‘The kite runner shows that it is better to confront our mistakes than attempt to leave them behind.’ Do you agree with this interpretation of the text?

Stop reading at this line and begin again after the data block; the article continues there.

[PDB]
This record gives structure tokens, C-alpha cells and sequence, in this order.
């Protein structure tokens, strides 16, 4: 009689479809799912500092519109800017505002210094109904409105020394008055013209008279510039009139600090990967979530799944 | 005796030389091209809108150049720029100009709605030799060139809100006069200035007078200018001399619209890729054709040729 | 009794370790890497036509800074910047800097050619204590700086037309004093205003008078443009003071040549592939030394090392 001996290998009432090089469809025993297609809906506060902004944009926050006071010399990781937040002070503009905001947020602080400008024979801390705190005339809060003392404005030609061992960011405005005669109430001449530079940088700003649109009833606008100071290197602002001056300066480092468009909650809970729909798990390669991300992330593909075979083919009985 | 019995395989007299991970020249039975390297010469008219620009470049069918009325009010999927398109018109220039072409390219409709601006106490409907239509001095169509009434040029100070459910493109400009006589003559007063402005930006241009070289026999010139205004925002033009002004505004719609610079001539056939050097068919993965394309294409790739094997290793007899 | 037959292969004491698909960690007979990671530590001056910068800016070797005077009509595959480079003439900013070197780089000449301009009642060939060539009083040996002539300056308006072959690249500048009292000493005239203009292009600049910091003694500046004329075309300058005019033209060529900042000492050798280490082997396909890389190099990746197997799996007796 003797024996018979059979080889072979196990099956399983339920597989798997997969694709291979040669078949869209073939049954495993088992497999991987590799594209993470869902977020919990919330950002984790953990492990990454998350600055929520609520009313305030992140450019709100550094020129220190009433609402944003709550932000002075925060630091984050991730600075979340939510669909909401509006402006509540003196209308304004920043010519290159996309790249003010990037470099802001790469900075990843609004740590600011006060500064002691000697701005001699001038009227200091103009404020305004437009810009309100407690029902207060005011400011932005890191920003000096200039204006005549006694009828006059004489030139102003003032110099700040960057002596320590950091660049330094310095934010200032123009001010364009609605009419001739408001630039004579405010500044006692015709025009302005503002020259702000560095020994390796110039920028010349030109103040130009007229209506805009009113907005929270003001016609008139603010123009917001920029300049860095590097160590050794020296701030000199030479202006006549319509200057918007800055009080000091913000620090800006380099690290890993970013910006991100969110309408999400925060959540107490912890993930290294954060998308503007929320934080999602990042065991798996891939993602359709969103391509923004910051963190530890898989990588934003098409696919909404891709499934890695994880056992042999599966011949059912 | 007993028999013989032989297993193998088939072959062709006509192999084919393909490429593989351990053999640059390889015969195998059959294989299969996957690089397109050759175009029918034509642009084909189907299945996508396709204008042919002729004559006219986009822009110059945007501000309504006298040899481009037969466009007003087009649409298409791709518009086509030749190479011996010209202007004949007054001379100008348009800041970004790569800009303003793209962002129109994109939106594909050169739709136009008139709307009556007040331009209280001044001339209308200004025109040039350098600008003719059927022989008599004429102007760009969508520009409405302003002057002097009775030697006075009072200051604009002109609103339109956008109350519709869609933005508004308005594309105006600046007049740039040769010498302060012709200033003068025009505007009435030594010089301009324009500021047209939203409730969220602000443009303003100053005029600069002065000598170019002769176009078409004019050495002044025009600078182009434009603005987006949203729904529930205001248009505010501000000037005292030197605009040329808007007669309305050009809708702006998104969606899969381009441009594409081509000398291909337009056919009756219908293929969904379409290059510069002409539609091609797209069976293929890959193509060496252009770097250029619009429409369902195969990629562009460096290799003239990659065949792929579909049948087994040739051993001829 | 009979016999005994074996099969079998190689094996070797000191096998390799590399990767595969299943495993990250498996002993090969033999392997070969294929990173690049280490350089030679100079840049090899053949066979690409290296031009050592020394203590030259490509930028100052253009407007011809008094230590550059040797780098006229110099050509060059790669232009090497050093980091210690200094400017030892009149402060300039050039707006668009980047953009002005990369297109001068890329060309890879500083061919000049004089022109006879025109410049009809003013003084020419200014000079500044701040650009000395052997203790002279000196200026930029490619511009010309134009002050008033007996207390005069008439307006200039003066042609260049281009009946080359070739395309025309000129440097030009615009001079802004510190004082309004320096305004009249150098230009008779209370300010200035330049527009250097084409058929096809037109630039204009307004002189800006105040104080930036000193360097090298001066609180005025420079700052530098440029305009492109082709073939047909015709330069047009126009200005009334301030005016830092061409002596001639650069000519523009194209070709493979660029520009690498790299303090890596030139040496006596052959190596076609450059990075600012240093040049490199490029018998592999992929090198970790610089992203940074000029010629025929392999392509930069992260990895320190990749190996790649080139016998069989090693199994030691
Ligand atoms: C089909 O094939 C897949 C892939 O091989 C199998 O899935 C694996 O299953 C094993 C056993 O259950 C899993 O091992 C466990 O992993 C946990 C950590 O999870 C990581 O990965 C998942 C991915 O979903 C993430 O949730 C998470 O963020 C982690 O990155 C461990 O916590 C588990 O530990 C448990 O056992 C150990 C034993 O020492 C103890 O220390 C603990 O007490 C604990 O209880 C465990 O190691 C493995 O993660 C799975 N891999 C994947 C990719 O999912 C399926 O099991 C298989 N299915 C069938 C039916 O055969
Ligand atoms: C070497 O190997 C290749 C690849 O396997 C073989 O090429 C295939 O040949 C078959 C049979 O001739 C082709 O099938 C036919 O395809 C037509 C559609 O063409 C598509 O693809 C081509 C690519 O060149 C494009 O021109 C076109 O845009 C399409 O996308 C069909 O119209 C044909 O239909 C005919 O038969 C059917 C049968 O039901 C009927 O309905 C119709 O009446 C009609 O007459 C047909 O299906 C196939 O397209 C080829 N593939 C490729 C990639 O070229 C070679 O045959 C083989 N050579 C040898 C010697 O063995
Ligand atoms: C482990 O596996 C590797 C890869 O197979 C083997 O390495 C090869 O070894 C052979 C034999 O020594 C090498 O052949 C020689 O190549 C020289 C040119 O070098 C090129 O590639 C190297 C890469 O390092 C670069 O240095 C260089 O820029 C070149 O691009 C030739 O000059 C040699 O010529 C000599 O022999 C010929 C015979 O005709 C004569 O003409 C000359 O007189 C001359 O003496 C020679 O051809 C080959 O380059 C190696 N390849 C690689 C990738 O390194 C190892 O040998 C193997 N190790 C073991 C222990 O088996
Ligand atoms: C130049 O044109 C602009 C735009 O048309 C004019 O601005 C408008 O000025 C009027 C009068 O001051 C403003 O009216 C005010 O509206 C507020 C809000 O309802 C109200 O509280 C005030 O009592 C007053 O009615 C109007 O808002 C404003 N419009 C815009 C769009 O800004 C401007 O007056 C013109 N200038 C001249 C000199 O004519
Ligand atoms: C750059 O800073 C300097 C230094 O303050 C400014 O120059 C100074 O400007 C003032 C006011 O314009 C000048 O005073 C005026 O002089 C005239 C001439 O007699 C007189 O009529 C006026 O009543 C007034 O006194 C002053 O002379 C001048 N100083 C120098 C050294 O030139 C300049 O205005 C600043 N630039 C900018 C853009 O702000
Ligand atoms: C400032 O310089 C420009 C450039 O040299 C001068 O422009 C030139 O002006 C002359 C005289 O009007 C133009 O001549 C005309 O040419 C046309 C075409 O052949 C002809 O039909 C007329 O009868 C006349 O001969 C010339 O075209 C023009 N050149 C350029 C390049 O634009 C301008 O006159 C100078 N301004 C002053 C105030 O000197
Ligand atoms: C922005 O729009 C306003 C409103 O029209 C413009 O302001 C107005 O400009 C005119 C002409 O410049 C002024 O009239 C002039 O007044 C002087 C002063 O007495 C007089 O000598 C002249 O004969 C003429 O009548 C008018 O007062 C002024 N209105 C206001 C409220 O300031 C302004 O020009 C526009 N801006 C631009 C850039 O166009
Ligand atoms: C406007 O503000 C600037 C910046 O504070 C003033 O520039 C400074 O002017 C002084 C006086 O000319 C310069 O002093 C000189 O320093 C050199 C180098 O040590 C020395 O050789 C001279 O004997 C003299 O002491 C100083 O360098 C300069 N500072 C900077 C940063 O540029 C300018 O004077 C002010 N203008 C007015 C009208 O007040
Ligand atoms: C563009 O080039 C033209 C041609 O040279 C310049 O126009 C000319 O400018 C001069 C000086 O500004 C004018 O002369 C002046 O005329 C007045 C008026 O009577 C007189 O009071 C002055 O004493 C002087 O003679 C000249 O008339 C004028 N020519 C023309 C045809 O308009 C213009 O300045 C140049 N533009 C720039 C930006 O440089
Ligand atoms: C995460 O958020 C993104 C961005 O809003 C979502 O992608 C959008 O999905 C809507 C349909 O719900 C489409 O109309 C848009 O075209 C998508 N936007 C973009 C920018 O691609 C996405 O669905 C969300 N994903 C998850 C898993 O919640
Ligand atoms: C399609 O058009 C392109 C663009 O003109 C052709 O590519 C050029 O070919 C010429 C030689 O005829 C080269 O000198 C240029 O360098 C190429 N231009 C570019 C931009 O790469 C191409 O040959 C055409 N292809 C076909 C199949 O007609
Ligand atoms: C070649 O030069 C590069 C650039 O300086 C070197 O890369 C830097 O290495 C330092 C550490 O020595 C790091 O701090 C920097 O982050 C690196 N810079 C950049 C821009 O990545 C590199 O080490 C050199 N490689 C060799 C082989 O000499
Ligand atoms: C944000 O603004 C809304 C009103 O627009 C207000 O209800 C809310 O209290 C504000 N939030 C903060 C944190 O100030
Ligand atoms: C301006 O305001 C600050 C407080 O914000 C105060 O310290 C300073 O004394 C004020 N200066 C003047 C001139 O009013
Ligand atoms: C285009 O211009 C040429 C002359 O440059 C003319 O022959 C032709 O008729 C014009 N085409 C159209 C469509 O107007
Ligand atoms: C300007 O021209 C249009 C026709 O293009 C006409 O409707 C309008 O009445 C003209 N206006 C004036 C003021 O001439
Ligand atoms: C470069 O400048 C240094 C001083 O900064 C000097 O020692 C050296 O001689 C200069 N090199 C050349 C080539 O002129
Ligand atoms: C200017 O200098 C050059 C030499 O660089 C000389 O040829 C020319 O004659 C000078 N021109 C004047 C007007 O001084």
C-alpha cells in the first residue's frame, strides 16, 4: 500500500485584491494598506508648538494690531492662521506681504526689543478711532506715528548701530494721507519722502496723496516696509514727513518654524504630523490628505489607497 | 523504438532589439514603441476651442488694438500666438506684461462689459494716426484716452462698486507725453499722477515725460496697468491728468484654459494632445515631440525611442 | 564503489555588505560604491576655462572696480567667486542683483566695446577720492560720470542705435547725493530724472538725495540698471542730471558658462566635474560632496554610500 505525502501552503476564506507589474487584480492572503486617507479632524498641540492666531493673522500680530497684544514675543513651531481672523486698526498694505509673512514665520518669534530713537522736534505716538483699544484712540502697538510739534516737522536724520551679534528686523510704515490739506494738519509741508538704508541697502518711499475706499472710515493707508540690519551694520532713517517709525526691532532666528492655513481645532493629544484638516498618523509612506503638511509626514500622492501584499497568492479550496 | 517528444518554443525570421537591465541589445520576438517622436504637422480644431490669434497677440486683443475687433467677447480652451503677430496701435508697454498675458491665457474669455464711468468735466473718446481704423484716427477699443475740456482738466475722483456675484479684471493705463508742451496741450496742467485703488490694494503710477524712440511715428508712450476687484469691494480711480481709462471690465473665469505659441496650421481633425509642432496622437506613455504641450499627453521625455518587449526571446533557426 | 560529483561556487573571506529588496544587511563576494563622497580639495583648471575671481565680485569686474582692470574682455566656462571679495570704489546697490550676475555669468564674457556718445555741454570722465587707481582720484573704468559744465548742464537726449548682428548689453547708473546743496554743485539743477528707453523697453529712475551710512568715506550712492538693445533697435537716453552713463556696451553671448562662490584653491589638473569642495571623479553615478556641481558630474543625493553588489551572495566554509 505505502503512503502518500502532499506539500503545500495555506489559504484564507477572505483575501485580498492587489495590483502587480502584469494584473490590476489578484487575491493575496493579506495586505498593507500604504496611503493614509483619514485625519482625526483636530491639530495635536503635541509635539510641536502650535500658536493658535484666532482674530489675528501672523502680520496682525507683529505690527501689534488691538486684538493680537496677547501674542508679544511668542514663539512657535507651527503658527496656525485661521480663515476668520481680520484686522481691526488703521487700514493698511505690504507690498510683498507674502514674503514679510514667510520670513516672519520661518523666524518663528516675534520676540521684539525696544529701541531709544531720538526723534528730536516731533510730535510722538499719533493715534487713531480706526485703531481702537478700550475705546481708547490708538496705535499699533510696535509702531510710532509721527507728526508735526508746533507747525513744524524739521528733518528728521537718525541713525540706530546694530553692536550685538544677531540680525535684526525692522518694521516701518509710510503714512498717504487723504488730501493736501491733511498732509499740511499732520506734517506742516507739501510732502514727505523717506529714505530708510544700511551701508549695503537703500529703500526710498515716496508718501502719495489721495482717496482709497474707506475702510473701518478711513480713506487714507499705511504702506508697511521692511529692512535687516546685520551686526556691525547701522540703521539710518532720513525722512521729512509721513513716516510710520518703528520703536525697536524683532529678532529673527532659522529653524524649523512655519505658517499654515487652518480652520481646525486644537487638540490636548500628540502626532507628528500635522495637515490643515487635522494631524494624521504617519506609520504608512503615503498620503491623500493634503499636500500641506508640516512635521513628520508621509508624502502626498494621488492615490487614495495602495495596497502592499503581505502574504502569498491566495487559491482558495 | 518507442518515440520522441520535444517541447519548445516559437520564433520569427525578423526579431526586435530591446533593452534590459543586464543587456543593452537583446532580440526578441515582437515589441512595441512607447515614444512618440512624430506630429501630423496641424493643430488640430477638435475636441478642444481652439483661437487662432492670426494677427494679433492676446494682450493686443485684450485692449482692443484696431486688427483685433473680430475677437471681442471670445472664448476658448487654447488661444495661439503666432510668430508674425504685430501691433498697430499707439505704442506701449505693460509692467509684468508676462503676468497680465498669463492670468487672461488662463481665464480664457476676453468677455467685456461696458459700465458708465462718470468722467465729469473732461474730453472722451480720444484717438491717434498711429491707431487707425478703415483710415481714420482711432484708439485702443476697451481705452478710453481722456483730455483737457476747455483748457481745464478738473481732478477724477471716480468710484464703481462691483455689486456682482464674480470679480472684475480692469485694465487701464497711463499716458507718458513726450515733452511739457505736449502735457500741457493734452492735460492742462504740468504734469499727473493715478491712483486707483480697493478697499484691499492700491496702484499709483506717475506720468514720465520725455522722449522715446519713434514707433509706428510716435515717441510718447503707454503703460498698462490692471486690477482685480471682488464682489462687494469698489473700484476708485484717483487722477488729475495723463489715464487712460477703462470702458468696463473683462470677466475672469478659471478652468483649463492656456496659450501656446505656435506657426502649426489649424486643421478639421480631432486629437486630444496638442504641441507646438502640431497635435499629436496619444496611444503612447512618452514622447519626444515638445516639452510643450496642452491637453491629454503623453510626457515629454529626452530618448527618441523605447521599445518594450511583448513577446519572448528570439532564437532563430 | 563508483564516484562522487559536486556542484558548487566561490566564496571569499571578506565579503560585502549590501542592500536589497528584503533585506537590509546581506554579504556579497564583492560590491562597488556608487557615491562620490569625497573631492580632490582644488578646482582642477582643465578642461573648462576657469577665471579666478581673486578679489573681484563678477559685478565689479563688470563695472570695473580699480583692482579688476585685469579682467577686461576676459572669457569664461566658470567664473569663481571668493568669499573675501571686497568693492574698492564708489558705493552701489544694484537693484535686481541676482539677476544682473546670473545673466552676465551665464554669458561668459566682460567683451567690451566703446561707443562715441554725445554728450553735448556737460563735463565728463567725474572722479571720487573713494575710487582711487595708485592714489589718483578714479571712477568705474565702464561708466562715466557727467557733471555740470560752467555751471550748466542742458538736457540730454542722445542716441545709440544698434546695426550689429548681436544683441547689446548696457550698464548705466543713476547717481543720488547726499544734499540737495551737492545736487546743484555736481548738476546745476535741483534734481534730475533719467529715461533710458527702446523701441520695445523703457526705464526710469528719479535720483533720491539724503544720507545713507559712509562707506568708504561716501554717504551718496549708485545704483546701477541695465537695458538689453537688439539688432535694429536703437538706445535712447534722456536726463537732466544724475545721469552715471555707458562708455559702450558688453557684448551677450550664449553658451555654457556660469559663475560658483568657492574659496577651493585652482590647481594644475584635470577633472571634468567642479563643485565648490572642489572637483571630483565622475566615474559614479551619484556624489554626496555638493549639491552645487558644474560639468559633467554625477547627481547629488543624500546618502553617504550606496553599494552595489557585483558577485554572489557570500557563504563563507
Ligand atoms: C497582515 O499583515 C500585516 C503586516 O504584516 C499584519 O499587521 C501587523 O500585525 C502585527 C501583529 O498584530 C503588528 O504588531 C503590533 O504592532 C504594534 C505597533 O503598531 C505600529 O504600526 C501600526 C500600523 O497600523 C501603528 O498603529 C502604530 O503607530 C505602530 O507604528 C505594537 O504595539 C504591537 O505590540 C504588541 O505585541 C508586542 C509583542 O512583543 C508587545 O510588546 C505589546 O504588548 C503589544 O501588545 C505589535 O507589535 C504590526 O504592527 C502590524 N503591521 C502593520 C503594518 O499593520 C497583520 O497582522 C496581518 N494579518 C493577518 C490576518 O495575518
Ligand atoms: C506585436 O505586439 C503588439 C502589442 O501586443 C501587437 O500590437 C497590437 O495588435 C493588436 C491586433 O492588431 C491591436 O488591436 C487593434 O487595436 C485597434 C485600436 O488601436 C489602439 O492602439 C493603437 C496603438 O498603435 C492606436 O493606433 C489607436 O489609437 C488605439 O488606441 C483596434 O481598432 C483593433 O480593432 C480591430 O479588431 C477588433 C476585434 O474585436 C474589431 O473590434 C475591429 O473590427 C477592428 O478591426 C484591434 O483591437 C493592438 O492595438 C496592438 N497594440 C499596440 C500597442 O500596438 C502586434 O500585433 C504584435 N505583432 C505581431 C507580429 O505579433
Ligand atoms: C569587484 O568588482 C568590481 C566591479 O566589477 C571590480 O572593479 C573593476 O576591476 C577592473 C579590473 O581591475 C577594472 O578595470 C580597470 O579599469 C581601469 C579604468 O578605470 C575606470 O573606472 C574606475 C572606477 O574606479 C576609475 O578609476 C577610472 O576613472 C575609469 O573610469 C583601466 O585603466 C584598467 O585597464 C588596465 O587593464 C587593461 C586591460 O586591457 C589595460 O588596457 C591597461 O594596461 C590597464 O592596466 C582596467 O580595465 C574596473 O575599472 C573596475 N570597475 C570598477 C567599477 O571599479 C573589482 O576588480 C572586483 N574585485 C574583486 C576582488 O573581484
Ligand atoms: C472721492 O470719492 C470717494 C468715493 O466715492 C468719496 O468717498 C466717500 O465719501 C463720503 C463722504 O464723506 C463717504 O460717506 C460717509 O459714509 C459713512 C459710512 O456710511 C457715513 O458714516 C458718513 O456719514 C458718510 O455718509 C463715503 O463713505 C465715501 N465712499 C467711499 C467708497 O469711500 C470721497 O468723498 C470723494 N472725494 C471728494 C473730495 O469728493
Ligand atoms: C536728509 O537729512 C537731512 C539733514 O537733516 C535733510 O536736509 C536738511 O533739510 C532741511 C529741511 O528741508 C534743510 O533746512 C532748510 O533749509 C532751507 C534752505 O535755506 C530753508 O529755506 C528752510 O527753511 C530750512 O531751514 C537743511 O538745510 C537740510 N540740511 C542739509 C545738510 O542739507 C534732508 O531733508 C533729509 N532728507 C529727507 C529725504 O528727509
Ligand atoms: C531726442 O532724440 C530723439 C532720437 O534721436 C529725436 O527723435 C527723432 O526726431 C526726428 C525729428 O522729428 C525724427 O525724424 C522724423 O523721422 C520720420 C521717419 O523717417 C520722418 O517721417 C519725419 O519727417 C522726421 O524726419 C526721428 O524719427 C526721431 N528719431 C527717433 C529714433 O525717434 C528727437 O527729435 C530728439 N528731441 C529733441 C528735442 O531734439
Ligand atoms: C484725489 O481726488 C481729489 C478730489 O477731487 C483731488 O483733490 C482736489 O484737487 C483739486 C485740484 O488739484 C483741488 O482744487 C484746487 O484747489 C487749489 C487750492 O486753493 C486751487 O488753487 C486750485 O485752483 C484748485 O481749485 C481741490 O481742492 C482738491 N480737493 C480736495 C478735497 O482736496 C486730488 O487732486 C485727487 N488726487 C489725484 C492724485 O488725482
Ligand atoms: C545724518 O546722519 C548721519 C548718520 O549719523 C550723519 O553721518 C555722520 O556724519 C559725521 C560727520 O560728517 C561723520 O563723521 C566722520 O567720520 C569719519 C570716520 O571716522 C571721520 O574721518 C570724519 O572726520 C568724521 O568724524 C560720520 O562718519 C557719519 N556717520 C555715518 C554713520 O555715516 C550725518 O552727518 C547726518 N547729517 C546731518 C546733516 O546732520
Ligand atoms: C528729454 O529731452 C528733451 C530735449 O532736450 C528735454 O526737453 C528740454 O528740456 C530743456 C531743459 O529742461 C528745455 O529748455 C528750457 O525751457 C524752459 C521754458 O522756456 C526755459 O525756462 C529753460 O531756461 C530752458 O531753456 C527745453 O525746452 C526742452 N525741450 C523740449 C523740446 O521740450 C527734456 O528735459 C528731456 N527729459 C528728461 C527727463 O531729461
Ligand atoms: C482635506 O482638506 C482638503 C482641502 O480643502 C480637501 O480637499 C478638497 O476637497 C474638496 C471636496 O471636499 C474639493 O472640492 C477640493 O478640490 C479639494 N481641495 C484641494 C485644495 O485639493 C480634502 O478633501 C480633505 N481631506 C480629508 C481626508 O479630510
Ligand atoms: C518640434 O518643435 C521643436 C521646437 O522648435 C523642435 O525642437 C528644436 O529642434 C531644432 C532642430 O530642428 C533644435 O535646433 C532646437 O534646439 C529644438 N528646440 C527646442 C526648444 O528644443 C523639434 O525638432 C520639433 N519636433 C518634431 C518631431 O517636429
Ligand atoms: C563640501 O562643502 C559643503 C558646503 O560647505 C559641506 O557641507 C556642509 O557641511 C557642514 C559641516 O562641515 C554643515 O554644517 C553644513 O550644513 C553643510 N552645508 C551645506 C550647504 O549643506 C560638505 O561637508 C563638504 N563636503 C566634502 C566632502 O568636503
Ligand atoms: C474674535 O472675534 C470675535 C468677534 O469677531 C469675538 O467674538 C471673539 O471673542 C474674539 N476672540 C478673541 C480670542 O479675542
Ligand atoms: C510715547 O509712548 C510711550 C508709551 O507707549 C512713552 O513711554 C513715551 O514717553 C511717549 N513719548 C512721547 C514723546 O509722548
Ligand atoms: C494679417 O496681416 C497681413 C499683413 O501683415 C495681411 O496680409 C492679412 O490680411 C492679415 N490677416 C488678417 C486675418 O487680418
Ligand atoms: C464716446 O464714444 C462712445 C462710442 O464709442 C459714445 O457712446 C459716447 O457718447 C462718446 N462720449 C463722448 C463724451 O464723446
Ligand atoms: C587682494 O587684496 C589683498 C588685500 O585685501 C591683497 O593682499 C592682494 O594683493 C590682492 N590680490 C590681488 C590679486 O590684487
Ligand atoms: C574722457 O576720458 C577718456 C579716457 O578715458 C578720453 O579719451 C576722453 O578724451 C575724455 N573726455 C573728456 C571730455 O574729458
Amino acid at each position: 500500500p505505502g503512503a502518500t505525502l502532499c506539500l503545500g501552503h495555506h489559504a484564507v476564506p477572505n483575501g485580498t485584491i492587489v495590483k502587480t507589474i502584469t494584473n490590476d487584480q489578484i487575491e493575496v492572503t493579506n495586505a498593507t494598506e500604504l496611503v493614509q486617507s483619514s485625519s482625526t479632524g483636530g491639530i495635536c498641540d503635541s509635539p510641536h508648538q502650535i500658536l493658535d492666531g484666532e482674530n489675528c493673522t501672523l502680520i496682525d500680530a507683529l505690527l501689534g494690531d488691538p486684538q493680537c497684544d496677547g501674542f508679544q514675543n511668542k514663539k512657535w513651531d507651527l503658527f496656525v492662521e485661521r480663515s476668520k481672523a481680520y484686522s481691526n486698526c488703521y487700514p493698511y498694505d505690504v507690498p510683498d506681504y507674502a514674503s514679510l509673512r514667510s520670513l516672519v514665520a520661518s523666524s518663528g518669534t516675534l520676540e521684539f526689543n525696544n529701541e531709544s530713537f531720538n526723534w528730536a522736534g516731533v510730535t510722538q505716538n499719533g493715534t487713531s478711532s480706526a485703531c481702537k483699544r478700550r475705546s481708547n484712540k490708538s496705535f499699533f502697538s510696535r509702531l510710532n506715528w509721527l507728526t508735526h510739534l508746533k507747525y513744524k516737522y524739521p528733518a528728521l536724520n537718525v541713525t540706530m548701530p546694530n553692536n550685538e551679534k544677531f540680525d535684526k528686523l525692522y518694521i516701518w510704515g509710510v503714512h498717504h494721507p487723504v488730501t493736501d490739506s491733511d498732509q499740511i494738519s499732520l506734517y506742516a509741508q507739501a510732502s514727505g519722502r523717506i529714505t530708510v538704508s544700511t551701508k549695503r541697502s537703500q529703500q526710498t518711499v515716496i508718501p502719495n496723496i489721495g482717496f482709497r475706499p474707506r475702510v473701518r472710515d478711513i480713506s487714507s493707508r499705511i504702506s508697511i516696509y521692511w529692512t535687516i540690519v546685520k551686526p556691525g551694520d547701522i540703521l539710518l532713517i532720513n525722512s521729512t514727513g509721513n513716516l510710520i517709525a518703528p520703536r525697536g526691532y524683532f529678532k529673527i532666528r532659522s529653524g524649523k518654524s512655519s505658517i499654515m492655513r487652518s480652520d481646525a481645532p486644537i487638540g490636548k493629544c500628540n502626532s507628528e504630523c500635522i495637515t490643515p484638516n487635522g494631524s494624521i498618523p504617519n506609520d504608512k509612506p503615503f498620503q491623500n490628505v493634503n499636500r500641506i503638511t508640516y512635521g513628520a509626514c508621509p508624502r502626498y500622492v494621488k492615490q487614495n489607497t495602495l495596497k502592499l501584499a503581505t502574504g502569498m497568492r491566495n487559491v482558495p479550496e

In Khaled Hosseini’s novel the Kite Runner, Amir the protagonist and narrator of the novel spends his life guilt ridden over his central mistake of abandoning his childhood friend Hassan when he is beaten and raped by the evil Assef. Amir is a 38yr old living in America with his wife Soroya, he is immediately revealed to be a deeply scared prisoner of his past- his betrayal of the loyal Hassan. This defining moment in Amir’s life continues to haunt him more than two decades later; Amir understands that his “past of unatoned sins’ will ultimately call him back to face up to his actions. Amir with the help of the dying Rahim Khan confronts his mistakes in an attempt to leave them behind. In coming to know the adult Amir, we recognise that he is clearly a damaged individual whose ability to function as a complete human being is indelibly impaired by the guilt he carries. For Amir “America was a place to bury” his memories. Soroya’s courage and goodness rubs off onto Amir. He is envious of the liberation she attains simply by speaking of and acknowledging her past. This shows Amir that redemption is achievable and that it is necessary for healing and necessary if he wants to move on. The consequences of both Amir and Baba’s actions are ongoing and shape the long term actions and behaviour of both men. While Baba’s betrayal of his devoted friend and servant Ali is terrible, he dedicates his life to atoning for his actions. This takes place in many forms- through his wealth, skills and his generosity. Baba shows the reader that betrayal is a terrible sin. But through Baba we see that redemption is possible when one takes responsibility for ones actions. This inevitably requires courage, dedication and commitment. By channelling his suffering and guilt in a constructive manner, Baba is able to build something...
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